© 2024 Western New York Public Broadcasting Association

140 Lower Terrace
Buffalo, NY 14202

Mailing Address:
Horizons Plaza P.O. Box 1263
Buffalo, NY 14240-1263

Buffalo Toronto Public Media | Phone 716-845-7000
WBFO Newsroom | Phone: 716-845-7040
Your NPR Station
Play Live Radio
Next Up:
0:00 0:00
Available On Air Stations

Schroeder makes his run for Buffalo mayor official

WBFO's Mike Desmond

Now there is a race for Buffalo mayor, as city Comptroller Mark Schroeder official threw his name into the mix Sunday. He will challenge Mayor Byron Brown in the September primary and possibly in November.

"Don't count me out," said city Comptroller Mark Schroeder to applause at the Historic Lodge Auction House in South Buffalo.

The incumbent mayor has every piece of political power in his quest for a fourth term, based upon everything he has done in his first three. However, Schroeder made it clear he is running against the mayor and his record.

"I know that people are dissatisfied," he said to a crowd of supporters. "I know that people realize that the Buffalo Renaissance, for some, is occurring right now and that's a good thing and a lot of credit has to go to Congressman Brian Higgins and to Governor Andrew Cuomo for the billion dollars that got us started."

Schroeder said change will start his first day in office, making a city government that works for every section of the city. He called for shifting focus from downtown and its "rich people" to the neighborhoods, including  neighborhood business districts.

"Every single business district, including Polonia and Fillmore and Genesee Street and Amherst Street, all of these streets, the business districts have been sound asleep for 50 years, since the advent of the mall," he said. "The only businesses that have a little bit of life going on is the new Grant Street in a very diversified way and, of course, Hertel and Elmwood."

Schroeder said he will make sure individual citizens and business people will get a piece of the action and developers will be judged on what they do in the neighborhoods. He said his Police Department will be one of the best-trained officers around, with department and PBA working together.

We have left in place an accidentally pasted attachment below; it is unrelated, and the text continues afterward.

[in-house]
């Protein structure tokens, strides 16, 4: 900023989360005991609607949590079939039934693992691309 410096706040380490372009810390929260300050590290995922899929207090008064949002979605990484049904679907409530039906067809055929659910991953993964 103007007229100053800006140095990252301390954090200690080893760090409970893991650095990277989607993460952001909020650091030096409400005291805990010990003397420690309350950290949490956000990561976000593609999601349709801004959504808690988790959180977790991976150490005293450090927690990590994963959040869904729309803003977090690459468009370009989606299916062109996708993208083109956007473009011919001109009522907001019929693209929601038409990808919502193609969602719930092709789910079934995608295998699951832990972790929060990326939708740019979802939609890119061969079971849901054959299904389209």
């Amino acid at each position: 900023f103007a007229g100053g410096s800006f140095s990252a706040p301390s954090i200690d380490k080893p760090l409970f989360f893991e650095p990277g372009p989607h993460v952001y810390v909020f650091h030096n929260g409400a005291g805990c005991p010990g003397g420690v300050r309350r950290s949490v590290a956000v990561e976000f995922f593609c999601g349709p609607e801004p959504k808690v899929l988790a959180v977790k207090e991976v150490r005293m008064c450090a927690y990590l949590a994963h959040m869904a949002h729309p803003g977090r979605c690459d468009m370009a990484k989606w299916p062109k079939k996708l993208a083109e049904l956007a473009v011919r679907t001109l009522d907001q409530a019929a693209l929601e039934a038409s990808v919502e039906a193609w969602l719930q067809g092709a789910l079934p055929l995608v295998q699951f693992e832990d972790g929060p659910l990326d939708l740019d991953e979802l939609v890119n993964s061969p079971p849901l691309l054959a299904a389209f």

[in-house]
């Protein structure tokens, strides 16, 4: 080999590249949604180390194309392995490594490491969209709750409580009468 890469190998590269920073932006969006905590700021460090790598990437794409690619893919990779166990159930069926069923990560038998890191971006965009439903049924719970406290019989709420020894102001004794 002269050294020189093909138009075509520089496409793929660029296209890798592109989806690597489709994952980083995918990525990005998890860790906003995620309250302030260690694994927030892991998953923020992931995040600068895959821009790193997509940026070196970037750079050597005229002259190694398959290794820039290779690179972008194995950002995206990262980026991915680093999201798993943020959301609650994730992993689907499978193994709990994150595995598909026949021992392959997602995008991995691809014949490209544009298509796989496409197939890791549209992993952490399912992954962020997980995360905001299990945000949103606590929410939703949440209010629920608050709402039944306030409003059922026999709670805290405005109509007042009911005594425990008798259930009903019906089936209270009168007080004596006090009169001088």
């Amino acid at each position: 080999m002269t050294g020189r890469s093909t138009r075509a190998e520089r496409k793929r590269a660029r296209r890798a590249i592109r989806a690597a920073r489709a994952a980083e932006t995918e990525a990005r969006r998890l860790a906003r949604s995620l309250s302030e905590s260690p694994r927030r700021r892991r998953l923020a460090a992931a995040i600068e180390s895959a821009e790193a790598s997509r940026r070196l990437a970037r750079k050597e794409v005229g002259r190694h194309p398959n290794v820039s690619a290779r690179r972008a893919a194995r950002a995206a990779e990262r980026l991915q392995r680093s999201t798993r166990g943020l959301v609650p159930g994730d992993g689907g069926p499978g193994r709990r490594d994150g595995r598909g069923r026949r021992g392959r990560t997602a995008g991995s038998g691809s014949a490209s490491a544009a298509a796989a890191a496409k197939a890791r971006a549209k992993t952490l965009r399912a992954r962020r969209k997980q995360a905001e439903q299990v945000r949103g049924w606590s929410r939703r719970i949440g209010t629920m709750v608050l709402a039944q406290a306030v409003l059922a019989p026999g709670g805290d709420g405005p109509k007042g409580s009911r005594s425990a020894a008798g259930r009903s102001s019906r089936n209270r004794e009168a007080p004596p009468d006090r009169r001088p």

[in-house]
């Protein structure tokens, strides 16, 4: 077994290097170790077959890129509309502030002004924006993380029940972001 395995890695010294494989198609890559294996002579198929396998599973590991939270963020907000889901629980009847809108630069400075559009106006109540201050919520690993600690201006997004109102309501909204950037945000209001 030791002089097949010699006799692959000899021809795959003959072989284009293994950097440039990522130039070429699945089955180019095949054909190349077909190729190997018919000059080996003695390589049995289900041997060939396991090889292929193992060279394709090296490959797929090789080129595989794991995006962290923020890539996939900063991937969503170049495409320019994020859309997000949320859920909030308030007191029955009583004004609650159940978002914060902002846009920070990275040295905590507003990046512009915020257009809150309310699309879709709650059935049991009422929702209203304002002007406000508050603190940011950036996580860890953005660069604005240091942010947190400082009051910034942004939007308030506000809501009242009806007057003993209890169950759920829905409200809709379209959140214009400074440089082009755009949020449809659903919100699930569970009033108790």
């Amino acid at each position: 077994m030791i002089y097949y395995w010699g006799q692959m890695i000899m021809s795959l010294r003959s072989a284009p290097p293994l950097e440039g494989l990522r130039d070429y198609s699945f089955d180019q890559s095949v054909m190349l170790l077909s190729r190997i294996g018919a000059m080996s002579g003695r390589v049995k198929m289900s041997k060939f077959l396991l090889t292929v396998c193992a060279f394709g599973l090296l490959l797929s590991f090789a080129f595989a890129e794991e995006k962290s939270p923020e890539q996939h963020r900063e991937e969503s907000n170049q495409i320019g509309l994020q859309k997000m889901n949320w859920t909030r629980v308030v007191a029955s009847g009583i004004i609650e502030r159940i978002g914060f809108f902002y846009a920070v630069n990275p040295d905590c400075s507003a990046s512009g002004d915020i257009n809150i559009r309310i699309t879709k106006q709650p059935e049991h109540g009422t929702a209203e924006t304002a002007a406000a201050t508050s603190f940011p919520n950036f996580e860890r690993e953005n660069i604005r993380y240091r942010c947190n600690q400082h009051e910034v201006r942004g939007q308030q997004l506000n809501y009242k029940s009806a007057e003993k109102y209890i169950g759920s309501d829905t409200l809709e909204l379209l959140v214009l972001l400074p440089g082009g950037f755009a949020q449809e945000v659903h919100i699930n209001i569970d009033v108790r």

Credit WBFO's Mike Desmond

The comptroller promised the packed crowd of supporters he will do everything he can, including campaigning door-to-door in this race, to create changes starting his first day in office - from getting minority and women business enterprises a piece of the action. 

"I'm looking forward to this," the Comptroller said. "I'm overwhelmed with the support that I have received here today. It's a very diversified crowd, people from the East Side, the West Side, the North Side, Black Rock and Riverside, Grant-Amherst and South Buffalo and Lovejoy. So I'm very, very grateful to the citizens of Buffalo who have faith in me and our vision."

He said voters can look at what he has done as Buffalo's fiscal watchdog, what he called a record of achievement and protecting the public dollar.

As the endorsed Conservative, Schroeder is expected to have a spot on the ballot even if he loses in the Democratic primary in September.

Mike Desmond is one of Western New York’s most experienced reporters, having spent nearly a half-century covering the region for newspapers, television stations and public radio. He has been with WBFO and its predecessor, WNED-AM, since 1988. As a reporter for WBFO, he has covered literally thousands of stories involving education, science, business, the environment and many other issues. Mike has been a long-time theater reviewer for a variety of publications and was formerly a part-time reporter for The New York Times.